14. Susan Hubbard

    Ha ha ha ha. For some reason I run into people who like to flaunt their compulsive eating habits (ie ice cream saucer sandwiches daily , a different gorge at a massive amount feeding station nightly ,etc) Recently for four nights running one of the guys has brought Different caravel ice cream products and attempts to get everyone involved in eating them. When I declined by saying that one night was enough he got testy about his own middle and tried to pass it off.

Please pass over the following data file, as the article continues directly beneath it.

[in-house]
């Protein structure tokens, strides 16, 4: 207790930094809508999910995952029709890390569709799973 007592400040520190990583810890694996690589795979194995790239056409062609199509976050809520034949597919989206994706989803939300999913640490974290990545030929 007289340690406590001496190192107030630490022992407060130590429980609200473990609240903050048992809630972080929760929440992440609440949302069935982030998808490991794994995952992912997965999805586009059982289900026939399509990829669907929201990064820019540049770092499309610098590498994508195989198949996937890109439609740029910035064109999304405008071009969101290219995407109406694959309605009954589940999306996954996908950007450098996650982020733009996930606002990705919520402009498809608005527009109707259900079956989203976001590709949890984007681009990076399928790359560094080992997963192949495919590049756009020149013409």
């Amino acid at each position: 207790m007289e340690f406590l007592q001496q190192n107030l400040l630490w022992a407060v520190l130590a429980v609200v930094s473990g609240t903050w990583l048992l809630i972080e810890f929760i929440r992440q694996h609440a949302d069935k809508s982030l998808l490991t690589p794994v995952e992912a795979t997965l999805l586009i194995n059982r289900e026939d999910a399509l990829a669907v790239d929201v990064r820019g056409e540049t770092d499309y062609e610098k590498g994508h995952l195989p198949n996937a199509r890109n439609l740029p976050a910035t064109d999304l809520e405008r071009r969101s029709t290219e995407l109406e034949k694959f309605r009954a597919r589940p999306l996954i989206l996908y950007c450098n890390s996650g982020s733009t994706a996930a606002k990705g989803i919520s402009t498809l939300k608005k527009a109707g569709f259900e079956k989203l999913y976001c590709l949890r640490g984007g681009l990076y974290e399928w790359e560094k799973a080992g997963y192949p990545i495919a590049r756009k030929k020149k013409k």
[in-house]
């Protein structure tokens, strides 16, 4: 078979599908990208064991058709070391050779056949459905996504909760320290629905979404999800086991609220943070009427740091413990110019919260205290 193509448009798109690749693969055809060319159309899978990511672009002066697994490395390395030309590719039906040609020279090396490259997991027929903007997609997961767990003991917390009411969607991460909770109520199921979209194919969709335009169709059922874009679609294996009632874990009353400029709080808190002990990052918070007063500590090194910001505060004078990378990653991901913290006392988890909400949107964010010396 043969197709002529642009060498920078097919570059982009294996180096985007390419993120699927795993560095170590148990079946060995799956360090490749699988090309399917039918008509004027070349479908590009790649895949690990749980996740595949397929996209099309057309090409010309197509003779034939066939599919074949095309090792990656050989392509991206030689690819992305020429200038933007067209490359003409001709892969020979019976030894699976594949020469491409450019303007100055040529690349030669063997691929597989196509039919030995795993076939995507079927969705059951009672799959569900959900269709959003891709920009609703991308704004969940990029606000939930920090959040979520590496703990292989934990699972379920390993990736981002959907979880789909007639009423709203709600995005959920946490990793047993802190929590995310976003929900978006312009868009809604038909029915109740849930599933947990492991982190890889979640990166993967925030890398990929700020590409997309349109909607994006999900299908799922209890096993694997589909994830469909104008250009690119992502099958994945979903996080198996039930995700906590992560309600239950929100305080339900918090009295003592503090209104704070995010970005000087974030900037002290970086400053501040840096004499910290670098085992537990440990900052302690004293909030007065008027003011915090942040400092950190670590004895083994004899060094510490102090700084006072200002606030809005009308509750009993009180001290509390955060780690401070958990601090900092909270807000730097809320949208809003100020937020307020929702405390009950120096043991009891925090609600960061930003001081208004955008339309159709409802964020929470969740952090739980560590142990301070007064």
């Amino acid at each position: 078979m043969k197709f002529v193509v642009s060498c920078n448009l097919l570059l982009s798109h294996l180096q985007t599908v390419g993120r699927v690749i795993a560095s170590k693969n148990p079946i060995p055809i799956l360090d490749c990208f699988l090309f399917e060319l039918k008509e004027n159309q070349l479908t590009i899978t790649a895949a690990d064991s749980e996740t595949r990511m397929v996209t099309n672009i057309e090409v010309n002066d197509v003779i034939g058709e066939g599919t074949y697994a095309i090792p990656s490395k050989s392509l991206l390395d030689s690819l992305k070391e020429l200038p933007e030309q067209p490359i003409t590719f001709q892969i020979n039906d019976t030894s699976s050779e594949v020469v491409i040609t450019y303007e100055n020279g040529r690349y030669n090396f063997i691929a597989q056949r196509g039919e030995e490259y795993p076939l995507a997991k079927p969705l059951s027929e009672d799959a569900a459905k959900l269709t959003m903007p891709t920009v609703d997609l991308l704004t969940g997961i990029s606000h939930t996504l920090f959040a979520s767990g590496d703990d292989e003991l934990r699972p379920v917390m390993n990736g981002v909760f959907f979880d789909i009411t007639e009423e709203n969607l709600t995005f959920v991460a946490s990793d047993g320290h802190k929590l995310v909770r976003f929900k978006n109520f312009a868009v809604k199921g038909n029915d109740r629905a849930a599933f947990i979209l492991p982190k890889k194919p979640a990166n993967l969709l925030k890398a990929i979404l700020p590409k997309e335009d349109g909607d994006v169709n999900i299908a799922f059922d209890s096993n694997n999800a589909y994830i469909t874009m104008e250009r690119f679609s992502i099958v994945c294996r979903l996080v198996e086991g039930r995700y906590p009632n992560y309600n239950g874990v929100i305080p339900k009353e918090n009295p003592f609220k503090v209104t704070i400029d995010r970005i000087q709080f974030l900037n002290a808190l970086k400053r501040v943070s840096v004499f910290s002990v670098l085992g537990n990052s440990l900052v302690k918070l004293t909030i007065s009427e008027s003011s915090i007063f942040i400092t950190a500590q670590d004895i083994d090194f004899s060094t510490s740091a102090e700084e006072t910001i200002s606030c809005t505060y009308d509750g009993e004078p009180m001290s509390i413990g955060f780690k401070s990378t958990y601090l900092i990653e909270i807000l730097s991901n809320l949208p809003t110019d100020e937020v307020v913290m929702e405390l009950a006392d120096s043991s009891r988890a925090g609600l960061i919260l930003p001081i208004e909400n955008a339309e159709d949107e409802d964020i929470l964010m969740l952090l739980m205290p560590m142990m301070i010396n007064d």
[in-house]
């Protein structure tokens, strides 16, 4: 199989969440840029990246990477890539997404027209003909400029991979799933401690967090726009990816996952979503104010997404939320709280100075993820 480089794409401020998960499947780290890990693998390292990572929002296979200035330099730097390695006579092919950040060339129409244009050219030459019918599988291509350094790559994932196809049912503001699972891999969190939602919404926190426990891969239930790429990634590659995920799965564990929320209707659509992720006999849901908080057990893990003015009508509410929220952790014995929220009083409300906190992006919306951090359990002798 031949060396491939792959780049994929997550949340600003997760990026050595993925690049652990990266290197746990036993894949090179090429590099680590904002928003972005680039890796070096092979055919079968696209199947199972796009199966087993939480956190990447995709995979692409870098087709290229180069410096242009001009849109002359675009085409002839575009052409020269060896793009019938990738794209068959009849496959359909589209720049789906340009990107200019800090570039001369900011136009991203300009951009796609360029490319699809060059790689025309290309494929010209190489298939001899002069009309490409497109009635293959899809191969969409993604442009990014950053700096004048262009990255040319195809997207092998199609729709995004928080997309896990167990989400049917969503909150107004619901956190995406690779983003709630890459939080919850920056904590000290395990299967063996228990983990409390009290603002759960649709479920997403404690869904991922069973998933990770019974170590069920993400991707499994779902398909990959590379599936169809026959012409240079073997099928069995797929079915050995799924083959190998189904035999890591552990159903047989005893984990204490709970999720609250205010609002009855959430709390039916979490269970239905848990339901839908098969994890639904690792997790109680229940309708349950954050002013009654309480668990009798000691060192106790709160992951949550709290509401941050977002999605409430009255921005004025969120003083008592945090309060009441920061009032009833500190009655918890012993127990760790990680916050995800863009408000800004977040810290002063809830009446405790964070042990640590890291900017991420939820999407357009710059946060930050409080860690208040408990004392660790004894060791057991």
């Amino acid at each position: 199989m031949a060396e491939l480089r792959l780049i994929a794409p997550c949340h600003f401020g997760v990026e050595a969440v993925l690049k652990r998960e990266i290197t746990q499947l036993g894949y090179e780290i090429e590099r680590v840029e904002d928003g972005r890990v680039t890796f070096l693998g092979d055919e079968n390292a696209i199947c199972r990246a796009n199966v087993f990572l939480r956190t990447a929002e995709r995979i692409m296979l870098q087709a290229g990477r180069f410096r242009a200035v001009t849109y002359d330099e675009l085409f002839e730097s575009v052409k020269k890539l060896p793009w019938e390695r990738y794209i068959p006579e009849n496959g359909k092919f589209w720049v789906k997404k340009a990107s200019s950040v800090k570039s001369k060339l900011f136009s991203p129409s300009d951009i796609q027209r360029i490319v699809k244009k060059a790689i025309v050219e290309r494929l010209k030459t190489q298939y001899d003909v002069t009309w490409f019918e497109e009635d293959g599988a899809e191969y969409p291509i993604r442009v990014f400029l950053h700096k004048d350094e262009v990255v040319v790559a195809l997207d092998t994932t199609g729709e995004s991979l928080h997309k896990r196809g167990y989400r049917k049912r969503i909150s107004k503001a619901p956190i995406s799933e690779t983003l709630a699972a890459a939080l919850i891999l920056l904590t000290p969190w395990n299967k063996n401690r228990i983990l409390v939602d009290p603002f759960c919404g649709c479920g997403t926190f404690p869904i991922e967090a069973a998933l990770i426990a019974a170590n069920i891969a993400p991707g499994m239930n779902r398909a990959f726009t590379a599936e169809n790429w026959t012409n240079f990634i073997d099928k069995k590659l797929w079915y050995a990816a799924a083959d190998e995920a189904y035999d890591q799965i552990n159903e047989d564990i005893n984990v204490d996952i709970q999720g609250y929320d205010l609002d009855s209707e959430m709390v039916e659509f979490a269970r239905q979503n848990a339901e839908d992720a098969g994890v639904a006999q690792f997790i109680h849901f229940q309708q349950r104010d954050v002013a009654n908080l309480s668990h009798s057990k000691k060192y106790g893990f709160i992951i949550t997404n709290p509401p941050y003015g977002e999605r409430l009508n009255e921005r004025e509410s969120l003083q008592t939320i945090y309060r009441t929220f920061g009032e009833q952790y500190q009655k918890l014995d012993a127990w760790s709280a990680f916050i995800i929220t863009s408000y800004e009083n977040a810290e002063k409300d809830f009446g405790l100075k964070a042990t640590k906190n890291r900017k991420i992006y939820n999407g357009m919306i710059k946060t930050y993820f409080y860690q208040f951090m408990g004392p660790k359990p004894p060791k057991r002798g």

I think though that it is pretty much the same all over. My theory is that they are interested in what you are saying enough to notice when something changes but that they are either not knowledgable enough about the situation or they were not totally listening to your explanation. Either way it comes back to the way we are communicating to our friends and families.

  15. @Susan – Nice story. I am starting to think that because politics and religion have become taboo subjects that we now are directing all our preaching and converting efforts to food choice. And when others perceive us as inconsistent, they call us ‘sinners!’.